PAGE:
It's a little different for "I have a pair of glasses for my poor eyesight. I wear them every day." First, most people wouldn't say "I have a pair of glasses for my poor eyesight." They'd just say "I have glasses for my poor eyesight." That's a minor issue though since pair of glasses is certainly used in many contexts.

    Second, most speakers would invariably use the singular to refer to pair of glasses - but that's in a single sentence. They might very well be a bit lax about carrying the single-ness or plural-ness over to the next sentence. For example:
    "That pair of glasses on the table is mine." This is all one sentence, so pair of glasses is treated the same throughout the sentence.
    "I lost a pair of glasses. Oh, there they are on that table." There are two sentences, so the speaker might shift from singular to plural from sentence to sentence.
    "If you take hyphens seriously, you will surely go mad" - Oxford University Press style manual

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    Re: A pair of glasses, it or them?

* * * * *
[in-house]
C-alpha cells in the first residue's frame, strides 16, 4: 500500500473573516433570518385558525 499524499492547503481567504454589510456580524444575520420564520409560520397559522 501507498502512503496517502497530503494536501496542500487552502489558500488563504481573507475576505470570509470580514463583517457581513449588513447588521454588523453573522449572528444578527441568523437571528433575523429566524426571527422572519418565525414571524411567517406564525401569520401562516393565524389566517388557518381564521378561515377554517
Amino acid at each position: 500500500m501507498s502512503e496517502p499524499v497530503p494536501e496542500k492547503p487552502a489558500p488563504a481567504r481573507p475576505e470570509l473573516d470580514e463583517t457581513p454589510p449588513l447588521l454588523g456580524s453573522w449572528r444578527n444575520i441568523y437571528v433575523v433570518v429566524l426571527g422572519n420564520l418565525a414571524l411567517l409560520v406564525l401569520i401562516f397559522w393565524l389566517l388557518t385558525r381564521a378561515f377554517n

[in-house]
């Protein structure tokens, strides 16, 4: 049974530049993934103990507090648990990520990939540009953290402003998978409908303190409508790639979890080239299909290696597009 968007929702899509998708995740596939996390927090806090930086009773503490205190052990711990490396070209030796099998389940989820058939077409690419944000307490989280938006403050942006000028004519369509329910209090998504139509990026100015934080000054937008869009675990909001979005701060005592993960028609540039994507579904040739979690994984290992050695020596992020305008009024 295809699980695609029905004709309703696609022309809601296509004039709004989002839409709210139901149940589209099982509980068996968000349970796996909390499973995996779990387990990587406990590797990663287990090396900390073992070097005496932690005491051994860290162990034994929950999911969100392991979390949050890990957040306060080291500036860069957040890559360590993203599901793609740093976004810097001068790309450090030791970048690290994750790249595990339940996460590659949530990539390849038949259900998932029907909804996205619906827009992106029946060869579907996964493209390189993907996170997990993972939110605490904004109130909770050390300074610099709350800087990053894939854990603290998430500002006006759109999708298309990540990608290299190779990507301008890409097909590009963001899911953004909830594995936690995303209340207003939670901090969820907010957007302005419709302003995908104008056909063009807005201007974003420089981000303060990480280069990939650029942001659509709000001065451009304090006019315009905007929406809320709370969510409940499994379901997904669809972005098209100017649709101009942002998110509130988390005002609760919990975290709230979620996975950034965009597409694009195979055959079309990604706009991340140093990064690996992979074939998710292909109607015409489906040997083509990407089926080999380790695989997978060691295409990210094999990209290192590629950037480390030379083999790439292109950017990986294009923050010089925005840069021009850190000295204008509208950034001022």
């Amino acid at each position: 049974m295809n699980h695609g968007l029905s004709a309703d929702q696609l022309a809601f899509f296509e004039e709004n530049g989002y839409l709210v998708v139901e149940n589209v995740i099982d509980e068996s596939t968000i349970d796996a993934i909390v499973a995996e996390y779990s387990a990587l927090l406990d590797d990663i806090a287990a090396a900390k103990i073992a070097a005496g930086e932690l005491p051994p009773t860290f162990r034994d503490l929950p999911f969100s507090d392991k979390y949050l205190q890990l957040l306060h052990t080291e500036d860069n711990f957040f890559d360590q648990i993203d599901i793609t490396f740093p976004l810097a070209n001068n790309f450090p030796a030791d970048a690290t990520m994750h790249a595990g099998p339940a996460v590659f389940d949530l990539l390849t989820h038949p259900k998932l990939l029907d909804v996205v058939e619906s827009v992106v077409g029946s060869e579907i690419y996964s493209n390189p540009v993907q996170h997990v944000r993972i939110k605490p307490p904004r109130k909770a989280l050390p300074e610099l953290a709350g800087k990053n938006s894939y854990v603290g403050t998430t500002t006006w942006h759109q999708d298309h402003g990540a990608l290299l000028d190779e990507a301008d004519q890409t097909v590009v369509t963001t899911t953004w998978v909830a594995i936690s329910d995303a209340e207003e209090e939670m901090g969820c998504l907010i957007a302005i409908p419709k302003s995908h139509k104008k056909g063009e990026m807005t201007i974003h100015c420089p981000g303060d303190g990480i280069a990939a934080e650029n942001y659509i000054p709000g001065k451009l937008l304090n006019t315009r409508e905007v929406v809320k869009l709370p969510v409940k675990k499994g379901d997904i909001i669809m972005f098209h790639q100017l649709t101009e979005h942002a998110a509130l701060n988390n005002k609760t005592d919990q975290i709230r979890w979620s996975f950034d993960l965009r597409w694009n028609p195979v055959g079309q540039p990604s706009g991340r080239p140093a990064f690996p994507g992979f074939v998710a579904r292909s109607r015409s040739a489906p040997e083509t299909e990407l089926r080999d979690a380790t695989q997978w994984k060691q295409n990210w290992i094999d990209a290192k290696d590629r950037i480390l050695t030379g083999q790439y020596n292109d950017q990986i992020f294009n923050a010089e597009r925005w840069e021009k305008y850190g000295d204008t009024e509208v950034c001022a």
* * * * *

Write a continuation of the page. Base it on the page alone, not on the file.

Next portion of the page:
Quote Originally Posted by JustKate View Post
    There really isn't as much of a discrepancy as it might seem at first, Garbuz. When you're talking about a pair of glasses, in most cases, pair is treated as singular and glasses is treated as plural. That's the way glasses are ordinarily written or spoken about. When sentences don't follow this pattern, it's usually because of a simple error - for example, the speaker started to say "pair of glasses" but changed in mid-speech to "glasses" but didn't make the proper shift in the verb.

    It's a little different for "I have a pair of glasses for my poor eyesight. I wear them every day." First, most people wouldn't say "I have a pair of glasses for my poor eyesight." They'd just say "I have glasses for my poor eyesight." That's a minor issue though since pair of glasses is certainly used in many contexts.

    Second, most speakers would invariably use the singular to refer to pair of glasses - but that's in a single sentence. They might very well be a bit lax about carrying the single-ness or plural-ness over to the next sentence. For example:
    "That pair of glasses on the table is mine." This is all one sentence, so pair of glasses is treated the same throughout the sentence.